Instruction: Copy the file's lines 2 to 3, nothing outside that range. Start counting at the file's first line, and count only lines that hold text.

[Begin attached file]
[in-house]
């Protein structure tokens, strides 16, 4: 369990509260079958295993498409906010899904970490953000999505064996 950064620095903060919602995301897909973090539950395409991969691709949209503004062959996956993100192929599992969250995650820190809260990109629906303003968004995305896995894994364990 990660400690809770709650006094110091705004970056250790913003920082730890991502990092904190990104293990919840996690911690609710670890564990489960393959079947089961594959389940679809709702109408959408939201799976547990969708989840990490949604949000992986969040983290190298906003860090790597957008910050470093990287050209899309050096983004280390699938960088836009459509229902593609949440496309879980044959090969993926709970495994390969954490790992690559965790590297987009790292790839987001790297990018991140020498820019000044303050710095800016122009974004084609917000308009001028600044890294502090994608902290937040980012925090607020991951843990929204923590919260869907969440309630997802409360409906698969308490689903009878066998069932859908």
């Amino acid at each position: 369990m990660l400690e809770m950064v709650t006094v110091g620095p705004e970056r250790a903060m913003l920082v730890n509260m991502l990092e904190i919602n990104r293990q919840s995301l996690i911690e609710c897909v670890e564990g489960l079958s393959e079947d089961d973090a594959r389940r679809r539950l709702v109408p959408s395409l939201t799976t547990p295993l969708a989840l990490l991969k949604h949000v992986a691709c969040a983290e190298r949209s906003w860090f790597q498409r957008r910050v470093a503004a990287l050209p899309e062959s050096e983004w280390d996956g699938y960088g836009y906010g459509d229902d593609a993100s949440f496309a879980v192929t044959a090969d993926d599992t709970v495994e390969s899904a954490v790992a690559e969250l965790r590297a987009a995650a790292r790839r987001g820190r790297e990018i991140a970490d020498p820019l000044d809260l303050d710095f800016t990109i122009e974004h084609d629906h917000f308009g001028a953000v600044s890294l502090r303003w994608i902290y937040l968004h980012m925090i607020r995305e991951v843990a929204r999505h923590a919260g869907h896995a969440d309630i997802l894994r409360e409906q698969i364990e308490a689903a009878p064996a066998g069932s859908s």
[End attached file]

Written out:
């Protein structure tokens, strides 16, 4: 369990509260079958295993498409906010899904970490953000999505064996 950064620095903060919602995301897909973090539950395409991969691709949209503004062959996956993100192929599992969250995650820190809260990109629906303003968004995305896995894994364990 990660400690809770709650006094110091705004970056250790913003920082730890991502990092904190990104293990919840996690911690609710670890564990489960393959079947089961594959389940679809709702109408959408939201799976547990969708989840990490949604949000992986969040983290190298906003860090790597957008910050470093990287050209899309050096983004280390699938960088836009459509229902593609949440496309879980044959090969993926709970495994390969954490790992690559965790590297987009790292790839987001790297990018991140020498820019000044303050710095800016122009974004084609917000308009001028600044890294502090994608902290937040980012925090607020991951843990929204923590919260869907969440309630997802409360409906698969308490689903009878066998069932859908």
């Amino acid at each position: 369990m990660l400690e809770m950064v709650t006094v110091g620095p705004e970056r250790a903060m913003l920082v730890n509260m991502l990092e904190i919602n990104r293990q919840s995301l996690i911690e609710c897909v670890e564990g489960l079958s393959e079947d089961d973090a594959r389940r679809r539950l709702v109408p959408s395409l939201t799976t547990p295993l969708a989840l990490l991969k949604h949000v992986a691709c969040a983290e190298r949209s906003w860090f790597q498409r957008r910050v470093a503004a990287l050209p899309e062959s050096e983004w280390d996956g699938y960088g836009y906010g459509d229902d593609a993100s949440f496309a879980v192929t044959a090969d993926d599992t709970v495994e390969s899904a954490v790992a690559e969250l965790r590297a987009a995650a790292r790839r987001g820190r790297e990018i991140a970490d020498p820019l000044d809260l303050d710095f800016t990109i122009e974004h084609d629906h917000f308009g001028a953000v600044s890294l502090r303003w994608i902290y937040l968004h980012m925090i607020r995305e991951v843990a929204r999505h923590a919260g869907h896995a969440d309630i997802l894994r409360e409906q698969i364990e308490a689903a009878p064996a066998g069932s859908s």